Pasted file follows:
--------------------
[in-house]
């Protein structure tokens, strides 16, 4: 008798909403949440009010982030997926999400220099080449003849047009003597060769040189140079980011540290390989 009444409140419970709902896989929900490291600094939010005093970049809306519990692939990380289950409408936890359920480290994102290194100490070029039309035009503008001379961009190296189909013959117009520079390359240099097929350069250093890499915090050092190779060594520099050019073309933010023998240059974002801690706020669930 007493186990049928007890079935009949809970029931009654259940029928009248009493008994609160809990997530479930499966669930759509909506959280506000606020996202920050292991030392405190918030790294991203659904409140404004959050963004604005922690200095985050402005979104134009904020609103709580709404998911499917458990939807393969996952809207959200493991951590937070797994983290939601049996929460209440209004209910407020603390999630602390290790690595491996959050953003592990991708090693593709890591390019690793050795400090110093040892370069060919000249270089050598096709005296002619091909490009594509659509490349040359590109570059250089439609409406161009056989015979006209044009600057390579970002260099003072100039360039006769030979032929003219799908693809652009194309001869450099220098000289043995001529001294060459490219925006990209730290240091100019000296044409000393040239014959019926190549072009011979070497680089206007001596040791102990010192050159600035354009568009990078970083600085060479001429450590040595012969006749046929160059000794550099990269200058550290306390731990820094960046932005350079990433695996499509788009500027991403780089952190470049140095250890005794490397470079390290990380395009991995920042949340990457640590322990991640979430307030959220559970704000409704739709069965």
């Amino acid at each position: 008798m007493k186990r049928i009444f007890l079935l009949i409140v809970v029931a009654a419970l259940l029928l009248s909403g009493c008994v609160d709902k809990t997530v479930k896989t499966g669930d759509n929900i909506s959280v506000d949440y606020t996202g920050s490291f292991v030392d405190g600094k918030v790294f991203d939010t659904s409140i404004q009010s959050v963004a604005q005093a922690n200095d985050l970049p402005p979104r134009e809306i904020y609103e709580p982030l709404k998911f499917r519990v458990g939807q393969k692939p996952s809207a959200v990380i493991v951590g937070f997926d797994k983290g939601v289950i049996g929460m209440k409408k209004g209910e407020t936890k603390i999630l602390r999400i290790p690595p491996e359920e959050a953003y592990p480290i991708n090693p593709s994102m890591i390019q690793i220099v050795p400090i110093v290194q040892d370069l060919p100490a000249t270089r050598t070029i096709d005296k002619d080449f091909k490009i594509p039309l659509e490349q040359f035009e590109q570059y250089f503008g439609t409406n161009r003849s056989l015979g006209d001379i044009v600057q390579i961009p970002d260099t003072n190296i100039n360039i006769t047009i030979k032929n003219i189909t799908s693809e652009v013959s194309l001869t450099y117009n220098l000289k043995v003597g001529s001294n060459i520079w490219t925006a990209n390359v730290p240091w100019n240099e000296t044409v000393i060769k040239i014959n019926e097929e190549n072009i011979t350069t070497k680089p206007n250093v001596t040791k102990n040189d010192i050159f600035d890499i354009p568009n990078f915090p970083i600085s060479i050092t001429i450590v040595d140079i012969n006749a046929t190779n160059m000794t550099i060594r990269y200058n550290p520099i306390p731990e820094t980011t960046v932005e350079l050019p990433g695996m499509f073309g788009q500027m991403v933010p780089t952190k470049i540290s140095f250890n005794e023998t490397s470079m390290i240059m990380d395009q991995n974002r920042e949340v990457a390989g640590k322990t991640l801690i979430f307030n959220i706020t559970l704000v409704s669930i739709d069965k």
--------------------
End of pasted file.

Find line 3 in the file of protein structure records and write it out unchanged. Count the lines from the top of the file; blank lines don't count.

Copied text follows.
């Amino acid at each position: 008798m007493k186990r049928i009444f007890l079935l009949i409140v809970v029931a009654a419970l259940l029928l009248s909403g009493c008994v609160d709902k809990t997530v479930k896989t499966g669930d759509n929900i909506s959280v506000d949440y606020t996202g920050s490291f292991v030392d405190g600094k918030v790294f991203d939010t659904s409140i404004q009010s959050v963004a604005q005093a922690n200095d985050l970049p402005p979104r134009e809306i904020y609103e709580p982030l709404k998911f499917r519990v458990g939807q393969k692939p996952s809207a959200v990380i493991v951590g937070f997926d797994k983290g939601v289950i049996g929460m209440k409408k209004g209910e407020t936890k603390i999630l602390r999400i290790p690595p491996e359920e959050a953003y592990p480290i991708n090693p593709s994102m890591i390019q690793i220099v050795p400090i110093v290194q040892d370069l060919p100490a000249t270089r050598t070029i096709d005296k002619d080449f091909k490009i594509p039309l659509e490349q040359f035009e590109q570059y250089f503008g439609t409406n161009r003849s056989l015979g006209d001379i044009v600057q390579i961009p970002d260099t003072n190296i100039n360039i006769t047009i030979k032929n003219i189909t799908s693809e652009v013959s194309l001869t450099y117009n220098l000289k043995v003597g001529s001294n060459i520079w490219t925006a990209n390359v730290p240091w100019n240099e000296t044409v000393i060769k040239i014959n019926e097929e190549n072009i011979t350069t070497k680089p206007n250093v001596t040791k102990n040189d010192i050159f600035d890499i354009p568009n990078f915090p970083i600085s060479i050092t001429i450590v040595d140079i012969n006749a046929t190779n160059m000794t550099i060594r990269y200058n550290p520099i306390p731990e820094t980011t960046v932005e350079l050019p990433g695996m499509f073309g788009q500027m991403v933010p780089t952190k470049i540290s140095f250890n005794e023998t490397s470079m390290i240059m990380d395009q991995n974002r920042e949340v990457a390989g640590k322990t991640l801690i979430f307030n959220i706020t559970l704000v409704s669930i739709d069965k």